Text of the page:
A disaster recovery plan incorporates the protection measures taken to reduce the impacts of a disaster so that an organization will be able to preserve or swiftly restart its IT systems. In addition, a disaster recovery plan (DRP), entails an analysis of critical business functions and regular needs and also has an important focus on disaster prevention. Disaster recovery refers to the process of preparing for recovery or continuity of critical technology infrastructure of an organization after a natural or manmade disaster occurs. It is about safeguarding an organization from the negative impacts that events such as natural disasters (earthquakes, fire, storms, etc.) and manmade disasters (terrorism, email virus, infrastructure failure, etc.) generate.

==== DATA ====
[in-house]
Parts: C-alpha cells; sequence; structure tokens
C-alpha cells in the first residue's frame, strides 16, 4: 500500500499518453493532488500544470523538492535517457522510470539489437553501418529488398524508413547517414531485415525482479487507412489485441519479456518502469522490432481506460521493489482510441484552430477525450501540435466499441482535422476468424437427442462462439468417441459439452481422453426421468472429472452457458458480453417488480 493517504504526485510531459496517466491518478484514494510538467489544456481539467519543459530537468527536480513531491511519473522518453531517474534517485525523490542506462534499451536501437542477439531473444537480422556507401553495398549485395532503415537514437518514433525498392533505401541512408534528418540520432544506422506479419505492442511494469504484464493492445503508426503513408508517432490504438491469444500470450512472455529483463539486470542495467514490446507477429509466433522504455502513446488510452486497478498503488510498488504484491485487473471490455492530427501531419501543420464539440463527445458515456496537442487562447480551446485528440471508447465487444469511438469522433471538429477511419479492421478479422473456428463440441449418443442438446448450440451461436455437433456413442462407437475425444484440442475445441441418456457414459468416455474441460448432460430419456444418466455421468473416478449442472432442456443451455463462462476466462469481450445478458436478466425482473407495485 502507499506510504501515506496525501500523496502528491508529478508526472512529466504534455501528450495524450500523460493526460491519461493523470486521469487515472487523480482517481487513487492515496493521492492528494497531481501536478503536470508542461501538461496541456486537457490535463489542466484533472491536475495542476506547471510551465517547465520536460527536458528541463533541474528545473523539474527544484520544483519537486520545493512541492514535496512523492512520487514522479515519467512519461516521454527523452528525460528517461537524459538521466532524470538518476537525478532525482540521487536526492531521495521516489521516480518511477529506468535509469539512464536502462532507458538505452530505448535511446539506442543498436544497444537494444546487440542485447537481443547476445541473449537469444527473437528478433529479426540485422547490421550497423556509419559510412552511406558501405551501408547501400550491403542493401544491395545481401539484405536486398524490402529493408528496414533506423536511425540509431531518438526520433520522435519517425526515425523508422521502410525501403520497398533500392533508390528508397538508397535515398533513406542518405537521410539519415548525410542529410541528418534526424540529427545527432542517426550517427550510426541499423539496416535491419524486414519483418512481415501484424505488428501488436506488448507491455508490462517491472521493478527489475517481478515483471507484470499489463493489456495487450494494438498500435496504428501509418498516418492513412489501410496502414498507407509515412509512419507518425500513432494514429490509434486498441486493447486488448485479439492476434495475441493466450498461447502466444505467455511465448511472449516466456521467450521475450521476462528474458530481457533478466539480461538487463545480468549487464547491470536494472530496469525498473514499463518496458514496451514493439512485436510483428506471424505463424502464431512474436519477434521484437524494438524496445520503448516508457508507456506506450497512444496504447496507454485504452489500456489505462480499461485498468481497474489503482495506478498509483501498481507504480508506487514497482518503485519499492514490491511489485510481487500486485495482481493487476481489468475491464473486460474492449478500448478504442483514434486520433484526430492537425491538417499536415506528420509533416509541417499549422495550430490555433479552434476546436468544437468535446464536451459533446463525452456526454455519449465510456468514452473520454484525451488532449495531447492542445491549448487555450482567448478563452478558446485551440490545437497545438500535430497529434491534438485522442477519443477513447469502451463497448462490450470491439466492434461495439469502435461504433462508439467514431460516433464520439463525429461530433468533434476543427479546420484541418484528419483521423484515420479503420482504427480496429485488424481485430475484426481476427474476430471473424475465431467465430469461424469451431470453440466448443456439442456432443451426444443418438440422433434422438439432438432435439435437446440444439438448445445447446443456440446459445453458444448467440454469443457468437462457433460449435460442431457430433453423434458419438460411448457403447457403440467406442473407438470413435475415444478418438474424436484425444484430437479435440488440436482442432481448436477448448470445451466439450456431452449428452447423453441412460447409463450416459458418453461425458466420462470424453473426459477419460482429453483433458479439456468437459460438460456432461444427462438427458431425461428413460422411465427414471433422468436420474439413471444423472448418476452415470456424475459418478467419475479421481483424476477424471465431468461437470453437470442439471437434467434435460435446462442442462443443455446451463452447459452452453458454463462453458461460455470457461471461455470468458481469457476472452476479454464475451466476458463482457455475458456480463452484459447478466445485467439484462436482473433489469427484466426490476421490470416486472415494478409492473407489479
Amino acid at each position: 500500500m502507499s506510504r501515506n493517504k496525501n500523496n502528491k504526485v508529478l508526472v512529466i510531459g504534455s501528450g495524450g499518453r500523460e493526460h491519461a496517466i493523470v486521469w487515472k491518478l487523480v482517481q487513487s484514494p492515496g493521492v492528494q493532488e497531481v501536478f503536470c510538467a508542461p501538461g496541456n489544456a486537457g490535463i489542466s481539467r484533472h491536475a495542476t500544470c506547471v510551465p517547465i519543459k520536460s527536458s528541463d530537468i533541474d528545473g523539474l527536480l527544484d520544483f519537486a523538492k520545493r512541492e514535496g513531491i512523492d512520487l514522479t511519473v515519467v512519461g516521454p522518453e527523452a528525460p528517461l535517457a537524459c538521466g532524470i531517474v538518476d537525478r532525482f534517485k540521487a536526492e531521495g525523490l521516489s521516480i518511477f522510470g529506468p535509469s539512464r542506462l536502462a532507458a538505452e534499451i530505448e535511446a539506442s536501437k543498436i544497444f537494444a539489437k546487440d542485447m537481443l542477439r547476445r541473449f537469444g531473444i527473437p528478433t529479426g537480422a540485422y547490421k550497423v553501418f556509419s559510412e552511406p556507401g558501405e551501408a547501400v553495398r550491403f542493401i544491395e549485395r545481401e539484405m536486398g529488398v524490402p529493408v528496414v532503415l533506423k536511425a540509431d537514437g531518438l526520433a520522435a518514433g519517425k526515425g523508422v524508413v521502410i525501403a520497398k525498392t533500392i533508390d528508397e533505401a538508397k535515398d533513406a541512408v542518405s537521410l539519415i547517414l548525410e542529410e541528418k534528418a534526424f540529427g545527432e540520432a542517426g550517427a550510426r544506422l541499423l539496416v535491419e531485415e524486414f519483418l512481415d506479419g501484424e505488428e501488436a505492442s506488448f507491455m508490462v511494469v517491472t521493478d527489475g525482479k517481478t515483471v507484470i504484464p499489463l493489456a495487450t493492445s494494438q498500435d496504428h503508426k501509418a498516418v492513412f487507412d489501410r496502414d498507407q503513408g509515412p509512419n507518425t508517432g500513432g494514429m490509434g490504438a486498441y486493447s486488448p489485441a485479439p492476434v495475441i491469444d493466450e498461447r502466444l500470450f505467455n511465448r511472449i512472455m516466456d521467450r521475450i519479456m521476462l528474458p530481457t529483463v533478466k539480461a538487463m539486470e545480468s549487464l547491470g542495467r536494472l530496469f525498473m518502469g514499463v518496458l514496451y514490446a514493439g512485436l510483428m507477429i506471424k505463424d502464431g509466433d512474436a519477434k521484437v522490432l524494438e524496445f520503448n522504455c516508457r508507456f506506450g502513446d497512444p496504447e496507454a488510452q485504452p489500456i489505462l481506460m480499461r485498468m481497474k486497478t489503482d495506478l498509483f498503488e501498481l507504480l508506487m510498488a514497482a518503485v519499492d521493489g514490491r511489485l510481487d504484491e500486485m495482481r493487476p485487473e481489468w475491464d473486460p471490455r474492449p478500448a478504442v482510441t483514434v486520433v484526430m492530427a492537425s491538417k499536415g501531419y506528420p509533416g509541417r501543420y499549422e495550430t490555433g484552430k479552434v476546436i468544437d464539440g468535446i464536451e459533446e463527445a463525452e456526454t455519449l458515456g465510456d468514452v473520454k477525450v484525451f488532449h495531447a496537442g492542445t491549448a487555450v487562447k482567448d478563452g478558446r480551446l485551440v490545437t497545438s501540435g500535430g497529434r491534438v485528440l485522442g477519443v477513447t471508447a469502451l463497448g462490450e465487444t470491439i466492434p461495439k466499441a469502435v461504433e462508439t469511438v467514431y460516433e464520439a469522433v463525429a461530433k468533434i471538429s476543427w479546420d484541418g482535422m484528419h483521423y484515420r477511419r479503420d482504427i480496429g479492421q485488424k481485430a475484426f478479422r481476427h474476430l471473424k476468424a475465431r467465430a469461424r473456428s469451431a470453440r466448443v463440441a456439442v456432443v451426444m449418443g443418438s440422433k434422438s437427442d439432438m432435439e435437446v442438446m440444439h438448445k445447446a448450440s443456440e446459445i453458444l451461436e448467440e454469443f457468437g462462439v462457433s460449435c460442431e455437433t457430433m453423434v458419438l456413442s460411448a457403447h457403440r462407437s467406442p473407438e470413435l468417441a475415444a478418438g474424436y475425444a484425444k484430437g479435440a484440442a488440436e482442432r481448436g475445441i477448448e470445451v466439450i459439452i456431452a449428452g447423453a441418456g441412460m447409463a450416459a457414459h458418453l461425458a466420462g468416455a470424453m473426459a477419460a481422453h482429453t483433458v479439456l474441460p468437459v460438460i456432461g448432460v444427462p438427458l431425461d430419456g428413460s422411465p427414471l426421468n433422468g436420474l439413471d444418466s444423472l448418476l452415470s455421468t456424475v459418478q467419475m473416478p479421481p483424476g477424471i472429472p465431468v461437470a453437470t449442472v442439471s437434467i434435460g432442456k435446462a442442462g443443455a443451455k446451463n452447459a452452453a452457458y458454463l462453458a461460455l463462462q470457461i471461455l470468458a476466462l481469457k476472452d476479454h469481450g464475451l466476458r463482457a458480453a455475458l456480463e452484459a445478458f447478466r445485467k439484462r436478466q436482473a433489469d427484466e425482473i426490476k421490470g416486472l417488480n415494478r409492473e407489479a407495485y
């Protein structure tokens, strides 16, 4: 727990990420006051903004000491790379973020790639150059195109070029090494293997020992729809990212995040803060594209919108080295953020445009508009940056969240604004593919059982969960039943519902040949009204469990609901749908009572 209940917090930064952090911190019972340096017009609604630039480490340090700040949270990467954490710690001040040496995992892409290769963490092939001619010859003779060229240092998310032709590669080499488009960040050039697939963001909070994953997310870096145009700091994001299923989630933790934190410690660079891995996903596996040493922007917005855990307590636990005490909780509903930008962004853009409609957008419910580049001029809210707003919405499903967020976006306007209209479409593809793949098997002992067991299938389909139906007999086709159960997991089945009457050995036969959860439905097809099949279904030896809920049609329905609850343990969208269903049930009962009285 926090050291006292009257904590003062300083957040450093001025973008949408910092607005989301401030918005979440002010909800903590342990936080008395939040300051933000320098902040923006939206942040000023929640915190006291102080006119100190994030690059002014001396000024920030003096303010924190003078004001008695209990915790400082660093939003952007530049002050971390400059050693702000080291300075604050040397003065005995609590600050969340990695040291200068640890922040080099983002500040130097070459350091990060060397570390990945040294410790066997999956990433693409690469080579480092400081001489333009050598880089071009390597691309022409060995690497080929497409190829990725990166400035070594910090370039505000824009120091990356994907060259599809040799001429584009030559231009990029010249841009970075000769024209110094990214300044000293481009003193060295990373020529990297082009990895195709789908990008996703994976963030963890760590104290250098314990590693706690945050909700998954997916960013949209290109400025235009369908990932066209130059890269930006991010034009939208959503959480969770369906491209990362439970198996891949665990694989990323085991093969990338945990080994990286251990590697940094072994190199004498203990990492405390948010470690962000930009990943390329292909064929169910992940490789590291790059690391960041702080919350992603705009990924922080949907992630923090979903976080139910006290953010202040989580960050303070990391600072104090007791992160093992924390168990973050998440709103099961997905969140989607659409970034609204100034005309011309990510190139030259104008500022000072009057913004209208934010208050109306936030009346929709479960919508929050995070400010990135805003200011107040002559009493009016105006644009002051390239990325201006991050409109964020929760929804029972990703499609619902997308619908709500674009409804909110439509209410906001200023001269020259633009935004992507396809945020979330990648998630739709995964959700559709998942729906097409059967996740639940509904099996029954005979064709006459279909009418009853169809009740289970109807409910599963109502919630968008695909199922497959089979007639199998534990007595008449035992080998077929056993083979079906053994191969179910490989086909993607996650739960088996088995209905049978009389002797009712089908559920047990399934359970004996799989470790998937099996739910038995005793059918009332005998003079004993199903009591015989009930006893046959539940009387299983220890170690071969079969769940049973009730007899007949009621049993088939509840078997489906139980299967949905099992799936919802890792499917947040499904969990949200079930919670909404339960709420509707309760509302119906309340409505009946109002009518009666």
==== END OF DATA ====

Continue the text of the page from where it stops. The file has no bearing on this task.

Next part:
Project management is an inseparable part of organizations in today’s fast-changing global economy. Its practices began a century ago, but it became an essential factor of successful organizations only in the past few decades. Managing projects efficiently is crucial for organizations that want to overcome obstacles and achieve their goals and objectives.
According to ISO 21500, “project management is the application of methods, tools, techniques and competencies to a project.” Companies worldwide are becoming more aware of the importance of investing time, money and resources on projects. This attention came as a result of the effective implementation of project management tools and techniques which led to the success of organizations across different sectors.